Philippines-China relations

Ukraine’s Zelenskyy sees ‘similar challenges’ in Manila’s China problem  

Bea Cupin

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Ukraine’s Zelenskyy sees ‘similar challenges’ in Manila’s China problem  

HIGH-PROFILE MEETING. Ukrainian President Volodymyr Zelenskyy visits Malacañang to meet President Marcos Jr. PPA pool

PPA pool

The Ukrainian president says his country's win would send a 'signal' to other nations which might want to do what Russia is doing

MANILA, Philippines – Ukraine President Volodymyr Zelenskyy on Monday, June 3, said he saw “a lot of similar things and a lot of challenges” between his country’s hardships under Russia and the challenges Manila faces from Beijing in the West Philippine Sea.

Zelenskyy was in Manila for a quick visit to personally invite President Ferdinand Marcos Jr. to a Ukraine peace summit in mid-June that will take place in Switzerland. Marcos has reportedly said yes to the invitation following a bilateral meeting with the Ukrainian president, even if Manila had earlier not committed to participating in it.

But in speaking about the Philippines’ challenges in the West Philippine Sea, or part of the South China Sea that includes its exclusive economic zone, Zelenskyy put the focus back on his homeland.

Ukraine’s Zelenskyy sees ‘similar challenges’ in Manila’s China problem  

“We need unity because if Ukraine falls down, if Russia occupies us totally in this war, we will see this war in other continents. It could be in your direction, in your region. It’s a big tragedy. A lot of casualties,” said Zelenskyy, fresh off an hour-long bilateral meeting in Malacañang Palace.

Then he zoomed out – a Ukrainian victory sends a signal to “other countries,” Zelenskyy told GMA News’ Mariz Umali. “If we will stay strong, it will mean that it will give [a] very important signal to other countries not to try, even to think how to occupy other independent countries,” he said.

In Singapore, during a surprise address at the Shangri-La Dialogue, Zelenskyy criticized China’s support for Russia in supposedly trying to undermine the upcoming peace summit.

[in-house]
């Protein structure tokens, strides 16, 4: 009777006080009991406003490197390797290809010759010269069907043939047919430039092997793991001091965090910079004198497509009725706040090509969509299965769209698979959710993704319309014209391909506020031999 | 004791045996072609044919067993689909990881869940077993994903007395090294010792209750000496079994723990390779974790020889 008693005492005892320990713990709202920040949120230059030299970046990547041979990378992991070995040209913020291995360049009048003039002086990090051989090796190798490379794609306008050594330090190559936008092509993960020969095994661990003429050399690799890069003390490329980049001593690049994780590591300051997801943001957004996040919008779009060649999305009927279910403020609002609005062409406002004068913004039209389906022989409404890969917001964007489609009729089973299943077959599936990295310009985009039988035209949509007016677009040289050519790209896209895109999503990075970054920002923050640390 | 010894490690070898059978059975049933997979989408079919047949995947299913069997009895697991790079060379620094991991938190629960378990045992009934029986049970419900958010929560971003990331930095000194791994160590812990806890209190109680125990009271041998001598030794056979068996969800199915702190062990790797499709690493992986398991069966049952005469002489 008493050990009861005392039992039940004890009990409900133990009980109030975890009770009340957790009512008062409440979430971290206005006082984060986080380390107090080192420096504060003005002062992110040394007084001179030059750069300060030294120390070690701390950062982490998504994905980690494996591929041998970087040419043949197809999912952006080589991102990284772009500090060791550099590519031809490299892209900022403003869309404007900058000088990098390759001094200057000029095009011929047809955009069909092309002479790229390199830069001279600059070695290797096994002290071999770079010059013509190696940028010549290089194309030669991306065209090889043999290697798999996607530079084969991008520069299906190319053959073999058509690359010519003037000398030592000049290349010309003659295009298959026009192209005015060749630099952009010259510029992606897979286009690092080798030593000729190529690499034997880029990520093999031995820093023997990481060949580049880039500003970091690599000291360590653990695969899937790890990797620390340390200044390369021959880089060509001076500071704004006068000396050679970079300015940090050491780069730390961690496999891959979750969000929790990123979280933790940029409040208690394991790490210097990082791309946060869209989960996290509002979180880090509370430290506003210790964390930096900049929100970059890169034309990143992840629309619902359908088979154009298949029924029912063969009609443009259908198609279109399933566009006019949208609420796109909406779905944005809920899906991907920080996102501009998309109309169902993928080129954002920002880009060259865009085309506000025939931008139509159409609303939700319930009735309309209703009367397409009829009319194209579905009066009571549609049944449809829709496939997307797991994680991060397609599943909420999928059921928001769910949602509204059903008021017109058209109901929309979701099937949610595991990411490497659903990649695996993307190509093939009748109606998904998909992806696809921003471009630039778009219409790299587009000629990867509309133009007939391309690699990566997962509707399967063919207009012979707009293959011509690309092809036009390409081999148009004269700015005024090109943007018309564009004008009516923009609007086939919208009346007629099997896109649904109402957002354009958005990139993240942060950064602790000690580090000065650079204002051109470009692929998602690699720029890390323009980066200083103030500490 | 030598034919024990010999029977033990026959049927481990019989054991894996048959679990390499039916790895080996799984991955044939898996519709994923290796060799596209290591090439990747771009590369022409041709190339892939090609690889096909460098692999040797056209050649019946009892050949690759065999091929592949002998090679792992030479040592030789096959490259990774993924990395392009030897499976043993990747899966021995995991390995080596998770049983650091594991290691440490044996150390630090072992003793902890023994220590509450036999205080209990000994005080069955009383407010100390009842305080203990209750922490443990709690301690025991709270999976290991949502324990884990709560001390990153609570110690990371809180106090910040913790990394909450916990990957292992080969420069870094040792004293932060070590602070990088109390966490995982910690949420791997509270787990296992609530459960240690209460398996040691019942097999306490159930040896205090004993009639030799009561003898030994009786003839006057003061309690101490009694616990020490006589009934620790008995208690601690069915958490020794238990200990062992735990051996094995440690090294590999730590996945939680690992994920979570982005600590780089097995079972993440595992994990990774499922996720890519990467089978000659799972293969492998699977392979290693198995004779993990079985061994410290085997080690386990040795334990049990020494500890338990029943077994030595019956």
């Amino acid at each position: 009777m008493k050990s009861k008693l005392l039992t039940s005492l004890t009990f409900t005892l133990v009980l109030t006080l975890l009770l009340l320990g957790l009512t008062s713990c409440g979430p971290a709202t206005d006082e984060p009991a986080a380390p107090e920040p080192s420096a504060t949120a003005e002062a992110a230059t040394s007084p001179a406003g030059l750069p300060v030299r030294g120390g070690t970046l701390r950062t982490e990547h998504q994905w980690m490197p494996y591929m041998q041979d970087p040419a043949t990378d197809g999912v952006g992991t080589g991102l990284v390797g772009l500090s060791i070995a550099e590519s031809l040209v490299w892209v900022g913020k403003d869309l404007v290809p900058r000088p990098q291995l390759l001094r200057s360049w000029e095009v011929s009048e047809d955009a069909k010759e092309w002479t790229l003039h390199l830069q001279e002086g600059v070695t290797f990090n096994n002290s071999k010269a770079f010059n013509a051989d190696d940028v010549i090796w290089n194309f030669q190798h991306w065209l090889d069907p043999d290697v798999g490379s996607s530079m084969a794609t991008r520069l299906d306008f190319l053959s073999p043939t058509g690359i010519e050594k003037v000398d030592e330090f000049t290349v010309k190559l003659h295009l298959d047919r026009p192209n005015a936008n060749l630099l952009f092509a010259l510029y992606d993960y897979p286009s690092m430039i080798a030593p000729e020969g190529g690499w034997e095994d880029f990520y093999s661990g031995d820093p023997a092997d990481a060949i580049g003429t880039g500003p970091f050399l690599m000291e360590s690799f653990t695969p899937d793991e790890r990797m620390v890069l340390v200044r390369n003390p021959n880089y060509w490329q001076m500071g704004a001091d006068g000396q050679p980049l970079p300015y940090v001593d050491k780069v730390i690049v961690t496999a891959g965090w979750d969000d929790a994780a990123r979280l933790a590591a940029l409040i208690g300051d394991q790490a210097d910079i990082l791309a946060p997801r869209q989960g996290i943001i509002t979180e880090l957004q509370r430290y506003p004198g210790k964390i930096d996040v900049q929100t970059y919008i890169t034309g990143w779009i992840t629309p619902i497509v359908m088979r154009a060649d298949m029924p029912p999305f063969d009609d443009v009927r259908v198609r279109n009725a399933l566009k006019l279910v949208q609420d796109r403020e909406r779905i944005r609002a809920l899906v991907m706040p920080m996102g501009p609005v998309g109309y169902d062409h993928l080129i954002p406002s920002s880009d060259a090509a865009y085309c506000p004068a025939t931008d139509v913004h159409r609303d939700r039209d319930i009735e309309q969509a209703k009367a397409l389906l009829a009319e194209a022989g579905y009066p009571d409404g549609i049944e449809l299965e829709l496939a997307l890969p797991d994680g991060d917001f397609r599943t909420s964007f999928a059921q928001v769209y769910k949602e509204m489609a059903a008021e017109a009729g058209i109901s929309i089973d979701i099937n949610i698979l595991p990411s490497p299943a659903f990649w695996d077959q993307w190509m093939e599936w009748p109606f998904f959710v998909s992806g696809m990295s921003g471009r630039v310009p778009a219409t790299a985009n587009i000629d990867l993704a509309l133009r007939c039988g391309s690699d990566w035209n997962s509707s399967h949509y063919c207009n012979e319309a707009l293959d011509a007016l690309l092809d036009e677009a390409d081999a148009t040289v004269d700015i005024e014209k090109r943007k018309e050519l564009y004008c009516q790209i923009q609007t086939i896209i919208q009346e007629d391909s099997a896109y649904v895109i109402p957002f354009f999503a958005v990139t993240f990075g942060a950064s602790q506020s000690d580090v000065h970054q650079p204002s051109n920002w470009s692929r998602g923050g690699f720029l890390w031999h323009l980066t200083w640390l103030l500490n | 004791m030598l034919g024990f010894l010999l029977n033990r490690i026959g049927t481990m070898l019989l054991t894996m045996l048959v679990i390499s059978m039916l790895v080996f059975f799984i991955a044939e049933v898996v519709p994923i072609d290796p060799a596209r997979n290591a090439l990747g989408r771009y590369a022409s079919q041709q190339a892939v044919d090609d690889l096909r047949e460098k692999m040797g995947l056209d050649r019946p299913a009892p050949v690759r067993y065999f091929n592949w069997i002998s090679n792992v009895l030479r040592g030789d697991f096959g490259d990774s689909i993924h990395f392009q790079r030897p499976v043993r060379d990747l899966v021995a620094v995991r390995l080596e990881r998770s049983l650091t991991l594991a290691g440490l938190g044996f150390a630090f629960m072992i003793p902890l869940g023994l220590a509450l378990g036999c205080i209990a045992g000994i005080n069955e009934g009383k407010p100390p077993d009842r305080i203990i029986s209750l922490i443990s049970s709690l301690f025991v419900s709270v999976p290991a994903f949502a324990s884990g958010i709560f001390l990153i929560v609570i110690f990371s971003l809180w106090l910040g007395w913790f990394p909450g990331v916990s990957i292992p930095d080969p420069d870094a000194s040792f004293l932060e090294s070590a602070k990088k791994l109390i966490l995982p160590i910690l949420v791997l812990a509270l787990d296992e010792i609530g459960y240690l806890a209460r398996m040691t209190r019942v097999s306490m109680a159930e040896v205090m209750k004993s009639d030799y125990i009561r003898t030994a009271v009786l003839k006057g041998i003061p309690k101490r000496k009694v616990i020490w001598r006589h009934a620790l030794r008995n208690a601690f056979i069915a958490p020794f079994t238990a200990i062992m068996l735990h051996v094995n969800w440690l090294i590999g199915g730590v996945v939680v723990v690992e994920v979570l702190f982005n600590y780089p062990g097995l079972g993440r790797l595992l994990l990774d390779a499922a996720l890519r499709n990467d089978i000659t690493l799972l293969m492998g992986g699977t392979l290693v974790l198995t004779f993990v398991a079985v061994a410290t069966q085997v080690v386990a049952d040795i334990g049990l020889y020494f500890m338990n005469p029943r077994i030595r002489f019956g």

Pundits and observers have also criticized China for reportedly supplying Russia with components critical to its assault of Ukraine, even as the Asian giant has made calls to support other nations’ sovereignty and territory.

Manila has been facing challenges on its sovereign rights and sovereignty claims from China out at sea. Beijing claims almost all of the South China Sea, including the West Philippine Sea, in defiance of a 2016 Arbitral Ruling that deemed its claim illegal.

The situation in parts of the West Philippine Sea are tense at best and dangerous at worst. The China Coast Guard has been using its water cannons to foil Philippine vessels on supply missions in Ayungin Shoal and Panatag Shoal.

Manila has said that it would not retaliate with water cannons, while saying the death of a Filipino would prompt it to invoke its Mutual Defense Treaty with the United States.

Neither Ukraine nor Manila have indicated that the West Philippine Sea was a topic of discussion during meeting of Marcos and Zeleskyy. But the Ukrainian leader said they spoke about humanitarian aid, Ukraine’s cyber security experience, and the Philippines’ readiness to provide medical aid and mental health support for Ukrainians.

Zelenskyy visited Manila right after speaking at the Shangri-La Dialogue in Singapore. –

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Bea Cupin

Bea is a senior multimedia reporter who covers national politics. She's been a journalist since 2011 and has written about Congress, the national police, and the Liberal Party for Rappler.